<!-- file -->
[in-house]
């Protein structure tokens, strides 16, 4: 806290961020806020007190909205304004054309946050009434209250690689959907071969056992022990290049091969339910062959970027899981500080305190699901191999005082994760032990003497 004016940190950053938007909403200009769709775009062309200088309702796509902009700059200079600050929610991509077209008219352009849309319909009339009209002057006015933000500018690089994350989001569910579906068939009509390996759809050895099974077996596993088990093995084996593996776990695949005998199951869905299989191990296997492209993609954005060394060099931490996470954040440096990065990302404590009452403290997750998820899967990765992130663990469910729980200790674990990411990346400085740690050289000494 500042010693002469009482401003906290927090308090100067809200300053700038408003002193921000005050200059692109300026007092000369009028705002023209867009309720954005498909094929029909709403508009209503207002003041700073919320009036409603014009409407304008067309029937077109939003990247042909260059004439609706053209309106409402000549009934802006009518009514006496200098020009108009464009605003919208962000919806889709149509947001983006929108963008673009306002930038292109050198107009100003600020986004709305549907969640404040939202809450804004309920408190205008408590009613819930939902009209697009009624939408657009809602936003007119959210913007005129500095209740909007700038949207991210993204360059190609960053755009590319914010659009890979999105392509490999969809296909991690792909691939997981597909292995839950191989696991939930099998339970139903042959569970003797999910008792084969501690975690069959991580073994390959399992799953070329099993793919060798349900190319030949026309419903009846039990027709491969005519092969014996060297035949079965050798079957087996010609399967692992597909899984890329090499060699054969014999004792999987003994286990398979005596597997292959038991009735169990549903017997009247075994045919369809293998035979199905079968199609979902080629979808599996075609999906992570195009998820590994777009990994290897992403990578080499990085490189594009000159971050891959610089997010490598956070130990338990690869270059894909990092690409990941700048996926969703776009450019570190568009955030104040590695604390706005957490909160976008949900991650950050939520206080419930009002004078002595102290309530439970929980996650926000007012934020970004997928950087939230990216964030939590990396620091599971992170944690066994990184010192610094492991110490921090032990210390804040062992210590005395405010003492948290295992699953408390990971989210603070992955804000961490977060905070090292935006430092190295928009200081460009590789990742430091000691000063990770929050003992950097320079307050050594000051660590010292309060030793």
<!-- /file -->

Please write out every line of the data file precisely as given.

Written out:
[in-house]
């Protein structure tokens, strides 16, 4: 806290961020806020007190909205304004054309946050009434209250690689959907071969056992022990290049091969339910062959970027899981500080305190699901191999005082994760032990003497 004016940190950053938007909403200009769709775009062309200088309702796509902009700059200079600050929610991509077209008219352009849309319909009339009209002057006015933000500018690089994350989001569910579906068939009509390996759809050895099974077996596993088990093995084996593996776990695949005998199951869905299989191990296997492209993609954005060394060099931490996470954040440096990065990302404590009452403290997750998820899967990765992130663990469910729980200790674990990411990346400085740690050289000494 500042010693002469009482401003906290927090308090100067809200300053700038408003002193921000005050200059692109300026007092000369009028705002023209867009309720954005498909094929029909709403508009209503207002003041700073919320009036409603014009409407304008067309029937077109939003990247042909260059004439609706053209309106409402000549009934802006009518009514006496200098020009108009464009605003919208962000919806889709149509947001983006929108963008673009306002930038292109050198107009100003600020986004709305549907969640404040939202809450804004309920408190205008408590009613819930939902009209697009009624939408657009809602936003007119959210913007005129500095209740909007700038949207991210993204360059190609960053755009590319914010659009890979999105392509490999969809296909991690792909691939997981597909292995839950191989696991939930099998339970139903042959569970003797999910008792084969501690975690069959991580073994390959399992799953070329099993793919060798349900190319030949026309419903009846039990027709491969005519092969014996060297035949079965050798079957087996010609399967692992597909899984890329090499060699054969014999004792999987003994286990398979005596597997292959038991009735169990549903017997009247075994045919369809293998035979199905079968199609979902080629979808599996075609999906992570195009998820590994777009990994290897992403990578080499990085490189594009000159971050891959610089997010490598956070130990338990690869270059894909990092690409990941700048996926969703776009450019570190568009955030104040590695604390706005957490909160976008949900991650950050939520206080419930009002004078002595102290309530439970929980996650926000007012934020970004997928950087939230990216964030939590990396620091599971992170944690066994990184010192610094492991110490921090032990210390804040062992210590005395405010003492948290295992699953408390990971989210603070992955804000961490977060905070090292935006430092190295928009200081460009590789990742430091000691000063990770929050003992950097320079307050050594000051660590010292309060030793």